• Your congregation needs your “professional polish” less than they ever have before. So expend less stress on producing a professional product (not that we want to be totally sloppy—it’s all about balance, people!). In fact, a few mistakes may make it feel more real… and real contact, real connection, un-mediated experience of each other is what many in your congregation are longing for right now. Don’t do a million takes of something to make sure it’s perfect. Get it close, and let a few mistakes stay in the mix so that they also know it’s real.
  • Expend most of your creative energy on thinking about ways to have your congregation participate in the service rather than simply observe. This is what we are missing in most of our streamed and recorded services right now—and there are ways to drive participation even there. I’ll include just a few ideas below to get your creative brains moving.

Some Initial Participatory Ideas to Play With:

  • Don’t just use the written prayers of others—allow space for others to fill them with their own prayers. I call this “populating a prayer” with words of your own, or with the words of your local church community. Most prayers—psalms included—can be broken into sections quite easily. All you need to do is find the transition points where the poet/pray-er is shifting from one type of thought to another. Between those two thoughts—add some space: perhaps a time of silence; perhaps a prompt to have people speak aloud sentence prayers; perhaps a prompt to have people share just a single word that expresses their response to the portion of the prayer just read. There are many ways to do this. An example of this type of prayer can be found here.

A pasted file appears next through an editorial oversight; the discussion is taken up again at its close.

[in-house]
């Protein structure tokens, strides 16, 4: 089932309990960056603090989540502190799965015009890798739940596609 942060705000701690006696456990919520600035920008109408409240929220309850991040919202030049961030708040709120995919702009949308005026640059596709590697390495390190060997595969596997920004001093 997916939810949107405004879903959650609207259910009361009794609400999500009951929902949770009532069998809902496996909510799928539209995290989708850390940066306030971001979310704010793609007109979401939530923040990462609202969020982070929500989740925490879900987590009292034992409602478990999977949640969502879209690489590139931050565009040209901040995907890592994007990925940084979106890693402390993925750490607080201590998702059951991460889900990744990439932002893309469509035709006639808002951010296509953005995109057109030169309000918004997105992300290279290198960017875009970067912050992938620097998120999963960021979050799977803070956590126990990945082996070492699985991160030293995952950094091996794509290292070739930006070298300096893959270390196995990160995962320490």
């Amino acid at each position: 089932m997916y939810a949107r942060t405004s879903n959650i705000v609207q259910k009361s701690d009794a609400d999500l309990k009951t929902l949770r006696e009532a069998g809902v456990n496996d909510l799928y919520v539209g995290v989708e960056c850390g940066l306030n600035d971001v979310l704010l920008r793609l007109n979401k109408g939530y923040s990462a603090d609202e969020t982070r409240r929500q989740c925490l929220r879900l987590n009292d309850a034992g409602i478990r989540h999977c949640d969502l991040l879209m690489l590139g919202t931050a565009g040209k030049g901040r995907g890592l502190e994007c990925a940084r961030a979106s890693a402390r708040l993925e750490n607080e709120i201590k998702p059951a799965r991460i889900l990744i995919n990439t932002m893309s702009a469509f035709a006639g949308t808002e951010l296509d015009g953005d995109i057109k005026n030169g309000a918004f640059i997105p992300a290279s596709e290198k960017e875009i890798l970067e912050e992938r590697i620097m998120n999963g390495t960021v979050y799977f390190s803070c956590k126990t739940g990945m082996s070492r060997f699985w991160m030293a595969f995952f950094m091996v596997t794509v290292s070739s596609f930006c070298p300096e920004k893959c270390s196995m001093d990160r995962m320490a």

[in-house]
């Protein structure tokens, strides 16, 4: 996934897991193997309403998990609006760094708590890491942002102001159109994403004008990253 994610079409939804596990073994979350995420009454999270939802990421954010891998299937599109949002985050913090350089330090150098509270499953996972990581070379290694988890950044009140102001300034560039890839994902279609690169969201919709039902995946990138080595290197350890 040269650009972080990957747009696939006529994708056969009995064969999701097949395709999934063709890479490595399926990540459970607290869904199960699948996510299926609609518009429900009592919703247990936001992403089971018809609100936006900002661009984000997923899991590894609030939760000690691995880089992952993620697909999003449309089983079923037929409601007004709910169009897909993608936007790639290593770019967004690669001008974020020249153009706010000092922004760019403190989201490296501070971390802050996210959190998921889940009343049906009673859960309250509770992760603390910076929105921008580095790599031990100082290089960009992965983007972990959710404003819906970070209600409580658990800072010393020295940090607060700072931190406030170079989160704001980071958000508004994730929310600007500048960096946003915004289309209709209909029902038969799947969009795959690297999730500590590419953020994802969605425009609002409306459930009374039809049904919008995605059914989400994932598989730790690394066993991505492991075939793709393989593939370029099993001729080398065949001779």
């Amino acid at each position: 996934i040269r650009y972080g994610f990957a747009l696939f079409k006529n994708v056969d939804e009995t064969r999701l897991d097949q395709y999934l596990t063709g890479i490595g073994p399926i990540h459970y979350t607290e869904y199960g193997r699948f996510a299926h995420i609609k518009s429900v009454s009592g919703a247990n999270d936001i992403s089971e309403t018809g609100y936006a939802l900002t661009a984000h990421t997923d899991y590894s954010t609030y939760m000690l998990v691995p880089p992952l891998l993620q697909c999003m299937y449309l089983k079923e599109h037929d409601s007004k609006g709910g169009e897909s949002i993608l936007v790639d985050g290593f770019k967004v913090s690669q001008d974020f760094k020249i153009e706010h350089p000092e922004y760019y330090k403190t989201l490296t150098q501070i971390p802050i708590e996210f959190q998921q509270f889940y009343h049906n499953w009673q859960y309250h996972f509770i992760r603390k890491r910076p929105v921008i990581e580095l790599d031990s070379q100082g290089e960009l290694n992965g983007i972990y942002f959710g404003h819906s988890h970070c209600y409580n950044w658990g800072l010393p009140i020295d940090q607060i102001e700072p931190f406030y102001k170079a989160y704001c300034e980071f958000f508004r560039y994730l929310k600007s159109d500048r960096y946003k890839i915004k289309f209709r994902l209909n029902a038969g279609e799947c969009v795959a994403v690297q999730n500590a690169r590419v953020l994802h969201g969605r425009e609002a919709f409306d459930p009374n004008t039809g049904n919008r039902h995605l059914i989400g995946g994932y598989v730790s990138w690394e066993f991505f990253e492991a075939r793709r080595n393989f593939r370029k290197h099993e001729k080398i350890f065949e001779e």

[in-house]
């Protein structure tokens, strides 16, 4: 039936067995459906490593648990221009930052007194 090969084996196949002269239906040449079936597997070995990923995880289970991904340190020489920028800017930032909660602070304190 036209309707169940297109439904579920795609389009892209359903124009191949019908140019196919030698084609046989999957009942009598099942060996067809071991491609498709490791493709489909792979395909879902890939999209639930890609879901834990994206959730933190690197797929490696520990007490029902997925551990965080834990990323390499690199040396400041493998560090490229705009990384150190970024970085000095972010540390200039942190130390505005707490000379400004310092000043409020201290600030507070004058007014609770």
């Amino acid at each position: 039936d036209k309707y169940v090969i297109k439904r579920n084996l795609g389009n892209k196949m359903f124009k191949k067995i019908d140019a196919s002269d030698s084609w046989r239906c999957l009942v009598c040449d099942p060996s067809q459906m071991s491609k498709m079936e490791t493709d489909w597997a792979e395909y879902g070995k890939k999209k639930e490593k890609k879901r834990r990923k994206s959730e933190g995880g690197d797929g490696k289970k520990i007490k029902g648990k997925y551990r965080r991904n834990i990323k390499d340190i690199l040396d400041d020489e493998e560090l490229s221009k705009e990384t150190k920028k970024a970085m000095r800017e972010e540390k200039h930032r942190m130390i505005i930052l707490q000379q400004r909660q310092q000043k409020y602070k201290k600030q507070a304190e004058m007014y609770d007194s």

• Consider adding moments for discussion. I know this isn’t something we have often done in our churches, but now more than ever we need to hear from each other. We need opportunities to share struggles and vulnerabilities and triumphs—so maybe give those moments to the congregation. Yes, we need to be distanced—but I can talk to 2-3 people across 6 feet of space. Or use break-out rooms in zoom (or on other platforms) for this.
  • Hum! Humming is less problematic for virus spreading than singing. I don’t mean just have people hum along to the band, and then continue to do everything the way you’ve always done it. Consider the strengths of humming and use them accordingly. This will work best with a well-known and beloved song. Especially if harmonies are also known. It will work best a cappella. Imagine coming out of a time of discussion, starting with one person humming “Amazing Grace”—others joining in until the sound, muted, still swells to fill the space.
  • Consider what other voices/gifts in your congregation might need to be pulled forward at this point in time.
    • I’m thinking of the poets among us. Words written by and for a particular community can be particularly powerful. We need metaphor and imagery and choice words to ignite our imaginations and keep pulling us forward toward the vision of the good life we are given in Scripture. Who are your poets? Call them out!
    • I’m thinking of the actors and dramatists among us. We need not just words written, but words powerfully spoken. Story-tellers who don’t just speak words, but make them live. Who are your story-tellers? Call them out!